Section 7 ESA consultation is required for projects to identify whether any proposed or listed species are located within a given area of a proposed action. The U.S. Fish and Wildlife Service (FWS) requires project review information to meet the requirements of Section 7(c) of the Endangered Species Act (EA) of 1973, as amended (16 U.S.C. 1531 et seq.). Potential direct, indirect, and cumulative effects to federally lusted species or their critical habitat must be considered during the evaluation. Migratory birds must also be considered during these evaluations under the Migratory Bird Treaty Act (MBTA) and the Bald Eagle and Golden Eagle Protection Act (BGEPA). Non-federal type projects are not subject to Section 7, however, Section 9 of the Act may prohibit certain activities that may affect federally listed species. For an evaluation and consultation of your project please contact us or request a quote today. See additional services here.
According to the USFWS website (www.fws.gov) the following provides a brief description of Section 7 ESA Consultation for informal and formal consultations:
Informal Section 7 ESA Consultation
Under Section 7, Federal agencies must consult with the U.S. Fish and Wildlife Service (Service) when any action the agency carries out, funds, or authorizes (such as through a permit) may affect a listed endangered or threatened species. This process usually begins as informal consultation. A Federal agency, in the early stages of project planning, approaches the Service and requests informal consultation. Discussions between the two agencies may include what types of listed species may occur in the proposed action area, and what effect the proposed action may have on those species.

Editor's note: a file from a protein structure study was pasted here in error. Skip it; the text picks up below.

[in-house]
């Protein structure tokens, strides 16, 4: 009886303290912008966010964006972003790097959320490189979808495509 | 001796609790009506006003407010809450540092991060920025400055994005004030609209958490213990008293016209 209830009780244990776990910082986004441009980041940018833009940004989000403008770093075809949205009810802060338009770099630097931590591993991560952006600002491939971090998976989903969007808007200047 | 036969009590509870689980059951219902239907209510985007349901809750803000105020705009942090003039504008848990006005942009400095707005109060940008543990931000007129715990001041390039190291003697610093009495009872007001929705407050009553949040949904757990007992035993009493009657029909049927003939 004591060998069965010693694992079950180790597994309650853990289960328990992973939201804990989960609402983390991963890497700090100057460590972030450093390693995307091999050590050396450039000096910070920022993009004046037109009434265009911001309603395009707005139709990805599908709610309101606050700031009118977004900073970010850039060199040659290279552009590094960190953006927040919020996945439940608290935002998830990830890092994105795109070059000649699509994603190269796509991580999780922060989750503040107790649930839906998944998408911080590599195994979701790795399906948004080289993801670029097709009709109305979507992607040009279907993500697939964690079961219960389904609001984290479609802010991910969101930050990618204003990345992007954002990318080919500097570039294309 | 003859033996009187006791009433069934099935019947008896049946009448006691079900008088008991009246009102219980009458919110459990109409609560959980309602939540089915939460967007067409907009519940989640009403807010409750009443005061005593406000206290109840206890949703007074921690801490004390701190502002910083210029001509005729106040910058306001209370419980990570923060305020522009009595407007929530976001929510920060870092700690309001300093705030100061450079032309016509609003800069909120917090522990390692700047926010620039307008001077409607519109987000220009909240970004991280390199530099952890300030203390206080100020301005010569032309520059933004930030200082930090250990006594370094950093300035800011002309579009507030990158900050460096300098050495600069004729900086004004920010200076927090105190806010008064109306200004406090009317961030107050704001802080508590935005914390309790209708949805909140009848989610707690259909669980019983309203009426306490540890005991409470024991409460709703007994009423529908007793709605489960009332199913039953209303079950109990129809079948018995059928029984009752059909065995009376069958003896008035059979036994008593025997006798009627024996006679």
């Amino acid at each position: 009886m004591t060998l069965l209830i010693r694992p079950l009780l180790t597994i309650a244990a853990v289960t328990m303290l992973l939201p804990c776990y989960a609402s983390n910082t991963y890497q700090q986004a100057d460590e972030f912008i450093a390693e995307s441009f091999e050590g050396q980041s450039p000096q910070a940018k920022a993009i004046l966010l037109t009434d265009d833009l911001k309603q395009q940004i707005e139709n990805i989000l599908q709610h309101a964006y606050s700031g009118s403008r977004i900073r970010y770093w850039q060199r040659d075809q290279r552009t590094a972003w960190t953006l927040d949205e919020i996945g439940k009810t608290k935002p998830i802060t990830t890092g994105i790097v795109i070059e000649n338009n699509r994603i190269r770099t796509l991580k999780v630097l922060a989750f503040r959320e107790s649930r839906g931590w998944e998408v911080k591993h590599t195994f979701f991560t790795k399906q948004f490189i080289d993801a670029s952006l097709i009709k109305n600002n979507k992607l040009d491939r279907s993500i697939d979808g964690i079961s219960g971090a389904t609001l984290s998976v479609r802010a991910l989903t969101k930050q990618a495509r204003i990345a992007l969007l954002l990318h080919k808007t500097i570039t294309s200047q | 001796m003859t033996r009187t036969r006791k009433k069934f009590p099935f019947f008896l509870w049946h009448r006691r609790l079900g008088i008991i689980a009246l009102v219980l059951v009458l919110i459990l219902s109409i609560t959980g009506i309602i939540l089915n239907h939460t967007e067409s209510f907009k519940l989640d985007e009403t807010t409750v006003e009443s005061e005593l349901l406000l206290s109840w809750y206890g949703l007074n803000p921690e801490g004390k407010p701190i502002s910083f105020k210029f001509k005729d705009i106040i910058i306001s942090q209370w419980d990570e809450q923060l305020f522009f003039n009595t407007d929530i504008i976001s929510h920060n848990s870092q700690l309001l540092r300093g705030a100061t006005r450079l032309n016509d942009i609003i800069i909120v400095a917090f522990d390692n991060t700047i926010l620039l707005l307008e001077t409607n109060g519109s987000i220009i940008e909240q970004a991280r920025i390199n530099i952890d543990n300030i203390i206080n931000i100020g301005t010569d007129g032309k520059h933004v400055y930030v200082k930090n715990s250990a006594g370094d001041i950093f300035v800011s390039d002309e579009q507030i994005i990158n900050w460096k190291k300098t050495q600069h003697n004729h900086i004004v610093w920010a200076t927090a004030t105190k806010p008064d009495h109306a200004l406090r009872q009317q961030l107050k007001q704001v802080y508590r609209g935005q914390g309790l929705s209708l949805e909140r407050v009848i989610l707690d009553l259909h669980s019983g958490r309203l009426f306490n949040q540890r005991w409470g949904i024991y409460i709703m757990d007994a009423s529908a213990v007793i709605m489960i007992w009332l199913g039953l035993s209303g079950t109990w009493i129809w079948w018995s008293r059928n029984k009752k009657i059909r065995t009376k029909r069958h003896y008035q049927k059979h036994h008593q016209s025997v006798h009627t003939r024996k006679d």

If the Federal agency, after discussions with the Service, determines that the proposed action is not likely to affect any listed species in the project area, and if the Service concurs, the informal consultation is complete and the proposed project moves ahead. If it appears that the agency’s action may affect a listed species, that agency may then prepare a biological assessment to assist in its determination of the project’s effect on a species.
Formal Section 7 ESA Consultation and the Biological Opinion
When a Federal agency determines, through a biological assessment or other review, that its action is likely to adversely affect a listed species, the agency submits to the Service a request for formal consultation. During formal consultation, the Service and the agency share information about the proposed project and the species likely to be affected. Formal consultation may last up to 90 days, after which the Service will prepare a biological opinion on whether the proposed activity will jeopardize the continued existence of a listed species. The Service has 45 days after completion of formal consultation to write the opinion.
In making a determination on whether an action will result in jeopardy, the Service begins by looking at the current status of the species, or “baseline.” Added to the baseline are the various effects – direct, indirect, interrelated, and interdependent – of the proposed Federal action. The Service also examines the cumulative effects of other non-Federal actions that may occur in the action area, including state, tribal, local, or private activities that are reasonably certain to occur in the project area.